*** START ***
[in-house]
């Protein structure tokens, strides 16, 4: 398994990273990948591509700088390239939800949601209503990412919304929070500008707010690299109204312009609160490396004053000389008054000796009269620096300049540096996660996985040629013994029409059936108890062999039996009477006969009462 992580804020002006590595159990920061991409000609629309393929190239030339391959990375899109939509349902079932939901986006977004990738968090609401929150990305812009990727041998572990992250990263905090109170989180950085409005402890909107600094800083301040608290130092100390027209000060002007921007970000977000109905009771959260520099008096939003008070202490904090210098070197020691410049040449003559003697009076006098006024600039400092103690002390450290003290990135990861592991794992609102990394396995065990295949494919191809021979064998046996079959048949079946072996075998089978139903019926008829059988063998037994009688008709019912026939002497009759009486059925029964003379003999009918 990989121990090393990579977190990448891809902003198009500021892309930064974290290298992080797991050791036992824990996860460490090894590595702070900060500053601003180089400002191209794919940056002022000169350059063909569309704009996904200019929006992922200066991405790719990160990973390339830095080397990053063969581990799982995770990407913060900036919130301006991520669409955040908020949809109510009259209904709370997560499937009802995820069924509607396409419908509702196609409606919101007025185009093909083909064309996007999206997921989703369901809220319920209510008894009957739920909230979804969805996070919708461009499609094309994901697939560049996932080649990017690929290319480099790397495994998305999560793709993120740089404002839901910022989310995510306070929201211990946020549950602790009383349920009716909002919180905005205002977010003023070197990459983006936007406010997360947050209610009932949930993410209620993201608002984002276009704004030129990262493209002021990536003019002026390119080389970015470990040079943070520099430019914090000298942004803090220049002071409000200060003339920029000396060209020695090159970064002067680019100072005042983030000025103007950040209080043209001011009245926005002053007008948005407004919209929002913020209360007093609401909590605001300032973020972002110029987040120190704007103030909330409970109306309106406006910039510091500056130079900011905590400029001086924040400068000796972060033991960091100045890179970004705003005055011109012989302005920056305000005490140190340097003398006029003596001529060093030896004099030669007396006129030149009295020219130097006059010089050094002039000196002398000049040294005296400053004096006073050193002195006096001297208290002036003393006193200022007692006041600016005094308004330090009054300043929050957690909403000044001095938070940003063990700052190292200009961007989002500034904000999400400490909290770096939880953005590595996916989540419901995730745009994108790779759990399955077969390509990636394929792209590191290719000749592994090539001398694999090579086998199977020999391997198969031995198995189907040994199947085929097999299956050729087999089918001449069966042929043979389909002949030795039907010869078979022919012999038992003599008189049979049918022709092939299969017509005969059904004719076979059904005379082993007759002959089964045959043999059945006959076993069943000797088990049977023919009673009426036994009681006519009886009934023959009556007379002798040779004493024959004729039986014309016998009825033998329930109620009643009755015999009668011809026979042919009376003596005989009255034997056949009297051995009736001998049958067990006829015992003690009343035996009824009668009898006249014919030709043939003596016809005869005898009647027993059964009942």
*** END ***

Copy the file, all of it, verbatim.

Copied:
[in-house]
């Protein structure tokens, strides 16, 4: 398994990273990948591509700088390239939800949601209503990412919304929070500008707010690299109204312009609160490396004053000389008054000796009269620096300049540096996660996985040629013994029409059936108890062999039996009477006969009462 992580804020002006590595159990920061991409000609629309393929190239030339391959990375899109939509349902079932939901986006977004990738968090609401929150990305812009990727041998572990992250990263905090109170989180950085409005402890909107600094800083301040608290130092100390027209000060002007921007970000977000109905009771959260520099008096939003008070202490904090210098070197020691410049040449003559003697009076006098006024600039400092103690002390450290003290990135990861592991794992609102990394396995065990295949494919191809021979064998046996079959048949079946072996075998089978139903019926008829059988063998037994009688008709019912026939002497009759009486059925029964003379003999009918 990989121990090393990579977190990448891809902003198009500021892309930064974290290298992080797991050791036992824990996860460490090894590595702070900060500053601003180089400002191209794919940056002022000169350059063909569309704009996904200019929006992922200066991405790719990160990973390339830095080397990053063969581990799982995770990407913060900036919130301006991520669409955040908020949809109510009259209904709370997560499937009802995820069924509607396409419908509702196609409606919101007025185009093909083909064309996007999206997921989703369901809220319920209510008894009957739920909230979804969805996070919708461009499609094309994901697939560049996932080649990017690929290319480099790397495994998305999560793709993120740089404002839901910022989310995510306070929201211990946020549950602790009383349920009716909002919180905005205002977010003023070197990459983006936007406010997360947050209610009932949930993410209620993201608002984002276009704004030129990262493209002021990536003019002026390119080389970015470990040079943070520099430019914090000298942004803090220049002071409000200060003339920029000396060209020695090159970064002067680019100072005042983030000025103007950040209080043209001011009245926005002053007008948005407004919209929002913020209360007093609401909590605001300032973020972002110029987040120190704007103030909330409970109306309106406006910039510091500056130079900011905590400029001086924040400068000796972060033991960091100045890179970004705003005055011109012989302005920056305000005490140190340097003398006029003596001529060093030896004099030669007396006129030149009295020219130097006059010089050094002039000196002398000049040294005296400053004096006073050193002195006096001297208290002036003393006193200022007692006041600016005094308004330090009054300043929050957690909403000044001095938070940003063990700052190292200009961007989002500034904000999400400490909290770096939880953005590595996916989540419901995730745009994108790779759990399955077969390509990636394929792209590191290719000749592994090539001398694999090579086998199977020999391997198969031995198995189907040994199947085929097999299956050729087999089918001449069966042929043979389909002949030795039907010869078979022919012999038992003599008189049979049918022709092939299969017509005969059904004719076979059904005379082993007759002959089964045959043999059945006959076993069943000797088990049977023919009673009426036994009681006519009886009934023959009556007379002798040779004493024959004729039986014309016998009825033998329930109620009643009755015999009668011809026979042919009376003596005989009255034997056949009297051995009736001998049958067990006829015992003690009343035996009824009668009898006249014919030709043939003596016809005869005898009647027993059964009942």